The COS president says the new changes they're making will encourage more students to complete their classwork and earn a degree.
College of the Sequoias President Bill Scroggins says during a time of budget cutbacks and record enrollment, gone are the days where people can take an occasional community college course without setting themselves on a career path.
Dr. Bill Scroggins said, "I think that the state budget is affecting access. The number of students we're able to serve is really going down so what it means is community colleges are no longer an open access institution."
It also means cutting back on classes that don't generate money. COS has set in motion a number of priority rules for enrolled students. They boil down to making sure students are committed to leaving the school with a degree, certificate or acceptance into a four-year institution.
The changes reflect not only today's tough economic times -- but recommendations from the Institute on Higher Education Learning and Policy, which says California is lacking when it comes to people with higher education degrees and community colleges need to do more to help students.
Scroggins said, "Which essentially about 35% of our students by her definition complete a degree or certificate or are successful in transferring."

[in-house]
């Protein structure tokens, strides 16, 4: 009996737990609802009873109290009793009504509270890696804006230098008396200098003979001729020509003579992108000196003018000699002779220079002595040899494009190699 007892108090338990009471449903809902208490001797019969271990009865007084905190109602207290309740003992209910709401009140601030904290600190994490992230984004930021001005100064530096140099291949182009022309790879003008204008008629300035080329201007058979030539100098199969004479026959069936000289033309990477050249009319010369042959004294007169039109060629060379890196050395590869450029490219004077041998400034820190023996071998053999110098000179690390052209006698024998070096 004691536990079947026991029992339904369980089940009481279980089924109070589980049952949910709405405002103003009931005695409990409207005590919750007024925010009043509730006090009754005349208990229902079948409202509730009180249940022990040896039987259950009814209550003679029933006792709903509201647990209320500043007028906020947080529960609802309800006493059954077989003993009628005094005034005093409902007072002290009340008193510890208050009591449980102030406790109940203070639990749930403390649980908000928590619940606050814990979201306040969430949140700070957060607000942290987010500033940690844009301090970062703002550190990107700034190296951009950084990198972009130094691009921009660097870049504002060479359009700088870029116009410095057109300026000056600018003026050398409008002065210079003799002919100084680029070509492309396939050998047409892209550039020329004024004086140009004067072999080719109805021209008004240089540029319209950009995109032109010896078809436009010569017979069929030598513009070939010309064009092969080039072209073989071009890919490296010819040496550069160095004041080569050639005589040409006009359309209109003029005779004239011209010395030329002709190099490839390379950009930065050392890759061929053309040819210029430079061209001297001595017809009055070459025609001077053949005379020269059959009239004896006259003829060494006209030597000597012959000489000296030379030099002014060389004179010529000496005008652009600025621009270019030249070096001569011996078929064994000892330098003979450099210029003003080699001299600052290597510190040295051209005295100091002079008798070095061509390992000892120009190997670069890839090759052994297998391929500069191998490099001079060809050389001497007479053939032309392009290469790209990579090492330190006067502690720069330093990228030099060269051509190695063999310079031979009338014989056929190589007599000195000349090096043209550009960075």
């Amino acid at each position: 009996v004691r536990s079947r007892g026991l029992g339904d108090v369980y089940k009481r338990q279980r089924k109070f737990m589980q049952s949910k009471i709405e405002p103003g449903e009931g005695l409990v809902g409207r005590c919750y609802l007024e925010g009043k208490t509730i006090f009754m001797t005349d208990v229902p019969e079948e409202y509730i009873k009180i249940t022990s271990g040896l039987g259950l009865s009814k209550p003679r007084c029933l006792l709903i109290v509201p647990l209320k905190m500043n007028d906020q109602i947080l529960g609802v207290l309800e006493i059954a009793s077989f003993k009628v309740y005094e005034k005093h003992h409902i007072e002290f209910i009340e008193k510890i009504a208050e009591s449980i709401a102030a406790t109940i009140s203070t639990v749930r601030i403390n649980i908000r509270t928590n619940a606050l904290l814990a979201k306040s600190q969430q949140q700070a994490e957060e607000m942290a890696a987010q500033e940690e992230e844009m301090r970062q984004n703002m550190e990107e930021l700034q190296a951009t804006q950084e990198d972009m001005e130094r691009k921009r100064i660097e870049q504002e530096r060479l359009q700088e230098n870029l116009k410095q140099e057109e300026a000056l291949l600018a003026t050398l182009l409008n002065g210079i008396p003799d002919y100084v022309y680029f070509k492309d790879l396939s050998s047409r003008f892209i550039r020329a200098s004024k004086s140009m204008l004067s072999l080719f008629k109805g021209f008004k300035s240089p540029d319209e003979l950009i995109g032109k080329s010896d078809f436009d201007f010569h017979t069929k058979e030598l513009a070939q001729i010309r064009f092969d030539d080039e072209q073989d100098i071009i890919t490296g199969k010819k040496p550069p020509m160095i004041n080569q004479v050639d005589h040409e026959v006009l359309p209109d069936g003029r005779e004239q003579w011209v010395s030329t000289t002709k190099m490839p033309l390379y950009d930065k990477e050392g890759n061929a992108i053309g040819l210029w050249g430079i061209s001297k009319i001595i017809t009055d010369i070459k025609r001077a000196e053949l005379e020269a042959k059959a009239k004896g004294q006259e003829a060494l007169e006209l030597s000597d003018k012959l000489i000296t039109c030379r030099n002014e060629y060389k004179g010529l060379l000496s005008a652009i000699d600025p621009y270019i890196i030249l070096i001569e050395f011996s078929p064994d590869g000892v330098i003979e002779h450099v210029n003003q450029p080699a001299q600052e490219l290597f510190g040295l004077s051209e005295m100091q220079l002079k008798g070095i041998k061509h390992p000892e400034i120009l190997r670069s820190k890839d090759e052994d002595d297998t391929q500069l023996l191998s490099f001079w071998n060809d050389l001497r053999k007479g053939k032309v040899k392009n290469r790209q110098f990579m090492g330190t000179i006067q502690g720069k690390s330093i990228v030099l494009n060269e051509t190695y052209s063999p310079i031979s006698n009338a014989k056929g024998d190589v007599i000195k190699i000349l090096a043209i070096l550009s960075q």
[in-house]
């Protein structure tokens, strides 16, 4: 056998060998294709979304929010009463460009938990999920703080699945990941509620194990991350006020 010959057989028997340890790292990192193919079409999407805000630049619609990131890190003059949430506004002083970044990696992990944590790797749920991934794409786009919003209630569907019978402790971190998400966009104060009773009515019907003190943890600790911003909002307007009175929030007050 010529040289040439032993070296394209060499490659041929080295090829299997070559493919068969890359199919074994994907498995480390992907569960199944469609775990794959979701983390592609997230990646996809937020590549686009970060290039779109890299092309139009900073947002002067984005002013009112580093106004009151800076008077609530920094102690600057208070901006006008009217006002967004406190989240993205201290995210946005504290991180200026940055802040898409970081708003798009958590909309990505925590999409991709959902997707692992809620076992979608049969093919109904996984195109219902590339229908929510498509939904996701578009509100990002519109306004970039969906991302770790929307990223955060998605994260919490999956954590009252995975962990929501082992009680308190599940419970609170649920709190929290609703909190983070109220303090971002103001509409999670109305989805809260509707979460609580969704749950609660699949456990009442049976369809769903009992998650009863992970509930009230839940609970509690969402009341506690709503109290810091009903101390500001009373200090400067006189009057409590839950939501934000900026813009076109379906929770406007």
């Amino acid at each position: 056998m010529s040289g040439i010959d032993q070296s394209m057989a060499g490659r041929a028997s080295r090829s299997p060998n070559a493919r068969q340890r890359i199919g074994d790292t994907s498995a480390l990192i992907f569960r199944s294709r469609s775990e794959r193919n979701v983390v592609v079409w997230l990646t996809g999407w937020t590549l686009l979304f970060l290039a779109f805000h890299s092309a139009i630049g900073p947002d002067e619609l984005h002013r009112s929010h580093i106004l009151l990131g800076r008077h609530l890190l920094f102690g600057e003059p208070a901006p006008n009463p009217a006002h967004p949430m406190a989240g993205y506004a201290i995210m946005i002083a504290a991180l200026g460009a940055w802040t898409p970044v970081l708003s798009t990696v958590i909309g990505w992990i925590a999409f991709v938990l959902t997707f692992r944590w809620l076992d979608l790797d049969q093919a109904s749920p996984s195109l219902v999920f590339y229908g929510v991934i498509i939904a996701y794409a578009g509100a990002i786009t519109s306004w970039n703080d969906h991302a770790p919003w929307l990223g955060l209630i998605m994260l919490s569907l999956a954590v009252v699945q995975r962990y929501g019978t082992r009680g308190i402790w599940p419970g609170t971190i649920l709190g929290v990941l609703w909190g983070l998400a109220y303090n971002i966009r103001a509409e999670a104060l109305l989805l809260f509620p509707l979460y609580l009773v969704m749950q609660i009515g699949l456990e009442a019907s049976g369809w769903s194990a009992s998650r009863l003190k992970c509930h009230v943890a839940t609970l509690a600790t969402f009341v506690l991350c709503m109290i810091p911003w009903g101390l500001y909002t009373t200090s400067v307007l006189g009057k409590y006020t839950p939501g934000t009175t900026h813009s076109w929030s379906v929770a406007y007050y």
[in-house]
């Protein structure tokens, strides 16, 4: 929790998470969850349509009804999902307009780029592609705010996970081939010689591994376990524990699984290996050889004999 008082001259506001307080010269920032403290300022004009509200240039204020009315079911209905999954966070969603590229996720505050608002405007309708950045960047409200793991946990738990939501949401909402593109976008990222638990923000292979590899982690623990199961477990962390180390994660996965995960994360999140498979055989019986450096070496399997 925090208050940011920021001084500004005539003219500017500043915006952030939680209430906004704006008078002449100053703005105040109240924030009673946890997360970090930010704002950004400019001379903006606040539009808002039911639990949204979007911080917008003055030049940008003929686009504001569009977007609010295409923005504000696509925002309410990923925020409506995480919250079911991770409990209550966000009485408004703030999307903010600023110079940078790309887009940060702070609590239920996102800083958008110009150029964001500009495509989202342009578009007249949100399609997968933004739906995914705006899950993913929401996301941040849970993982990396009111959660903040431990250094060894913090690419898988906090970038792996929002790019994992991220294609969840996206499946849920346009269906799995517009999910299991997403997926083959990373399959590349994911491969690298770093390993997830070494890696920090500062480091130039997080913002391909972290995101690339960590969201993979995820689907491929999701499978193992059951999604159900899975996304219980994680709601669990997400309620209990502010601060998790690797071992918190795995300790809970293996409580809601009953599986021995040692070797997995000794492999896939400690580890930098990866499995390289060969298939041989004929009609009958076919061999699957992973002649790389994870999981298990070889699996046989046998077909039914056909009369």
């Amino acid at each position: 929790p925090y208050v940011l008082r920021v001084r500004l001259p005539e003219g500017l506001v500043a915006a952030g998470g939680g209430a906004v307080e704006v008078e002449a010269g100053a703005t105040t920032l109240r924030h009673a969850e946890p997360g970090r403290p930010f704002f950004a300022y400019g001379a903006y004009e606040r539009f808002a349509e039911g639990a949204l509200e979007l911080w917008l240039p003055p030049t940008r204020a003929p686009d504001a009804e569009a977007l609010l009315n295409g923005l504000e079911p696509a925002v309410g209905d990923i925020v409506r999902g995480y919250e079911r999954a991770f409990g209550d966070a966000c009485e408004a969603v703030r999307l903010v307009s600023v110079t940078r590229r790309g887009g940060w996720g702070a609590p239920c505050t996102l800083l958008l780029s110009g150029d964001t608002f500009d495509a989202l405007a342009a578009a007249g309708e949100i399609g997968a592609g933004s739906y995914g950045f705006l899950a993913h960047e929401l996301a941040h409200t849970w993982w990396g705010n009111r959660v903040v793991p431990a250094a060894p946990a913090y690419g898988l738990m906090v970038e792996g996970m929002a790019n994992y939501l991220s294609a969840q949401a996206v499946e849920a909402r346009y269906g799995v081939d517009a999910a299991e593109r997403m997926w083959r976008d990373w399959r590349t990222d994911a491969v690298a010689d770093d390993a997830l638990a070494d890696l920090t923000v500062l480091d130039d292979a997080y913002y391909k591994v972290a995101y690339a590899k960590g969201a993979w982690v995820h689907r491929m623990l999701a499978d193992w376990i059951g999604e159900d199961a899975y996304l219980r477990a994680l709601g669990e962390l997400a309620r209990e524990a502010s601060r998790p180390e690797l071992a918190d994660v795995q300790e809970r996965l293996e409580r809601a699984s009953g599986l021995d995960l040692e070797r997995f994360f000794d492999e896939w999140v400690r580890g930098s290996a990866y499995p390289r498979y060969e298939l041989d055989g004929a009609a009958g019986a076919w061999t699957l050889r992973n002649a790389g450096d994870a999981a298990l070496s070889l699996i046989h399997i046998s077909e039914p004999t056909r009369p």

To help out the other 65%, effective immediately all COS students are required to attend a mandatory orientation at the beginning of the semester. They must attend the first day of class in order to stay enrolled in that class, and must create an education plan with a counselor before their second semester.
Most students on campus told us they think the new requirements are fair.
Ana Herrera said, "You gotta decide sooner or later what you want to do so if there's something there doing to enforce it then that's good."
COS has already cut 15% of its course load for the Fall ... right now the school is looking at a $5 million budget deficit.NEWS BY LOCATION | ABC30 BLOGS | DISCUSSION FORUMS
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